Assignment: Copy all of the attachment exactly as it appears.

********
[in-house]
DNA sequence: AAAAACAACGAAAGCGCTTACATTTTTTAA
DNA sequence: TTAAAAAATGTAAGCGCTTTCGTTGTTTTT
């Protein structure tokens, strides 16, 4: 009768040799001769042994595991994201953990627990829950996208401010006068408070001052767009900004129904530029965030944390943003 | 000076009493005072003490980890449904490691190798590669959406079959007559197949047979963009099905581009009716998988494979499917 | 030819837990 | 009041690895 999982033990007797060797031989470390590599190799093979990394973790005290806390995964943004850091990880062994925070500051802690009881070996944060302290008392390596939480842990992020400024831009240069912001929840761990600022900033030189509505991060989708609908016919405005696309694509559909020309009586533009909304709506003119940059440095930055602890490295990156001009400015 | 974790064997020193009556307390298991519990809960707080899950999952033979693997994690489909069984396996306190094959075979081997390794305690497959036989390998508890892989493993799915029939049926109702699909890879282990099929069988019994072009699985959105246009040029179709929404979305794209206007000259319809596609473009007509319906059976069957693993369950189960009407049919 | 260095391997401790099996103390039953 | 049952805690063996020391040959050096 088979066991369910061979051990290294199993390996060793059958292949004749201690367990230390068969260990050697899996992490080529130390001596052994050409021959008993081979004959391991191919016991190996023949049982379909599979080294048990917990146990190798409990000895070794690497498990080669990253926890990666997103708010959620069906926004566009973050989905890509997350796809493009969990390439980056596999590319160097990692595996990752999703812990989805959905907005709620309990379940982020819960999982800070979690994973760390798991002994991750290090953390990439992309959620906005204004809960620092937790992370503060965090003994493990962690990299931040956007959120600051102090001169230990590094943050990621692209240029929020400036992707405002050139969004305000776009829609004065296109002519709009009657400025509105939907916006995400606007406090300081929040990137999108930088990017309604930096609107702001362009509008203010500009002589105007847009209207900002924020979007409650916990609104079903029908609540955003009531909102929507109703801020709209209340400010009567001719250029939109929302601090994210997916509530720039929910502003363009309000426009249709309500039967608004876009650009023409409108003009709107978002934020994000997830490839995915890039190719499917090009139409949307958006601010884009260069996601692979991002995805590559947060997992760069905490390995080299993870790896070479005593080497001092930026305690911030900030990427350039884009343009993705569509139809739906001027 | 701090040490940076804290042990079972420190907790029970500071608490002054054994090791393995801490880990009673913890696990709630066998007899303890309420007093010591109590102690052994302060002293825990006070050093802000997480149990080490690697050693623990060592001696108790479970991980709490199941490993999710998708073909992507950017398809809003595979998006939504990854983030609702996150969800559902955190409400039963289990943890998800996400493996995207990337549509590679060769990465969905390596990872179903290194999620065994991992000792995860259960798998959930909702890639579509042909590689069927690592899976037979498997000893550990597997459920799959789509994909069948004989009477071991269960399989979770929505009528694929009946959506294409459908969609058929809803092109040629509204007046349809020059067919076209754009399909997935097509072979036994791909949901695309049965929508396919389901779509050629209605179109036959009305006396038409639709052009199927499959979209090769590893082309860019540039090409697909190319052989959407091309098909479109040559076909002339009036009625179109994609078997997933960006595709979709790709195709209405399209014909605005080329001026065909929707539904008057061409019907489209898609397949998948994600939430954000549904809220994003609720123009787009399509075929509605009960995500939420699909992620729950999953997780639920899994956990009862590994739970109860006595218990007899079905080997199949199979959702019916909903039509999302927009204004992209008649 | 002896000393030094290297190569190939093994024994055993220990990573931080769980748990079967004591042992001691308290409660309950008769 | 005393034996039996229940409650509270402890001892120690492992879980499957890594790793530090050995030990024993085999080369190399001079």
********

[in-house]
DNA sequence: AAAAACAACGAAAGCGCTTACATTTTTTAA
DNA sequence: TTAAAAAATGTAAGCGCTTTCGTTGTTTTT
């Protein structure tokens, strides 16, 4: 009768040799001769042994595991994201953990627990829950996208401010006068408070001052767009900004129904530029965030944390943003 | 000076009493005072003490980890449904490691190798590669959406079959007559197949047979963009099905581009009716998988494979499917 | 030819837990 | 009041690895 999982033990007797060797031989470390590599190799093979990394973790005290806390995964943004850091990880062994925070500051802690009881070996944060302290008392390596939480842990992020400024831009240069912001929840761990600022900033030189509505991060989708609908016919405005696309694509559909020309009586533009909304709506003119940059440095930055602890490295990156001009400015 | 974790064997020193009556307390298991519990809960707080899950999952033979693997994690489909069984396996306190094959075979081997390794305690497959036989390998508890892989493993799915029939049926109702699909890879282990099929069988019994072009699985959105246009040029179709929404979305794209206007000259319809596609473009007509319906059976069957693993369950189960009407049919 | 260095391997401790099996103390039953 | 049952805690063996020391040959050096 088979066991369910061979051990290294199993390996060793059958292949004749201690367990230390068969260990050697899996992490080529130390001596052994050409021959008993081979004959391991191919016991190996023949049982379909599979080294048990917990146990190798409990000895070794690497498990080669990253926890990666997103708010959620069906926004566009973050989905890509997350796809493009969990390439980056596999590319160097990692595996990752999703812990989805959905907005709620309990379940982020819960999982800070979690994973760390798991002994991750290090953390990439992309959620906005204004809960620092937790992370503060965090003994493990962690990299931040956007959120600051102090001169230990590094943050990621692209240029929020400036992707405002050139969004305000776009829609004065296109002519709009009657400025509105939907916006995400606007406090300081929040990137999108930088990017309604930096609107702001362009509008203010500009002589105007847009209207900002924020979007409650916990609104079903029908609540955003009531909102929507109703801020709209209340400010009567001719250029939109929302601090994210997916509530720039929910502003363009309000426009249709309500039967608004876009650009023409409108003009709107978002934020994000997830490839995915890039190719499917090009139409949307958006601010884009260069996601692979991002995805590559947060997992760069905490390995080299993870790896070479005593080497001092930026305690911030900030990427350039884009343009993705569509139809739906001027 | 701090040490940076804290042990079972420190907790029970500071608490002054054994090791393995801490880990009673913890696990709630066998007899303890309420007093010591109590102690052994302060002293825990006070050093802000997480149990080490690697050693623990060592001696108790479970991980709490199941490993999710998708073909992507950017398809809003595979998006939504990854983030609702996150969800559902955190409400039963289990943890998800996400493996995207990337549509590679060769990465969905390596990872179903290194999620065994991992000792995860259960798998959930909702890639579509042909590689069927690592899976037979498997000893550990597997459920799959789509994909069948004989009477071991269960399989979770929505009528694929009946959506294409459908969609058929809803092109040629509204007046349809020059067919076209754009399909997935097509072979036994791909949901695309049965929508396919389901779509050629209605179109036959009305006396038409639709052009199927499959979209090769590893082309860019540039090409697909190319052989959407091309098909479109040559076909002339009036009625179109994609078997997933960006595709979709790709195709209405399209014909605005080329001026065909929707539904008057061409019907489209898609397949998948994600939430954000549904809220994003609720123009787009399509075929509605009960995500939420699909992620729950999953997780639920899994956990009862590994739970109860006595218990007899079905080997199949199979959702019916909903039509999302927009204004992209008649 | 002896000393030094290297190569190939093994024994055993220990990573931080769980748990079967004591042992001691308290409660309950008769 | 005393034996039996229940409650509270402890001892120690492992879980499957890594790793530090050995030990024993085999080369190399001079």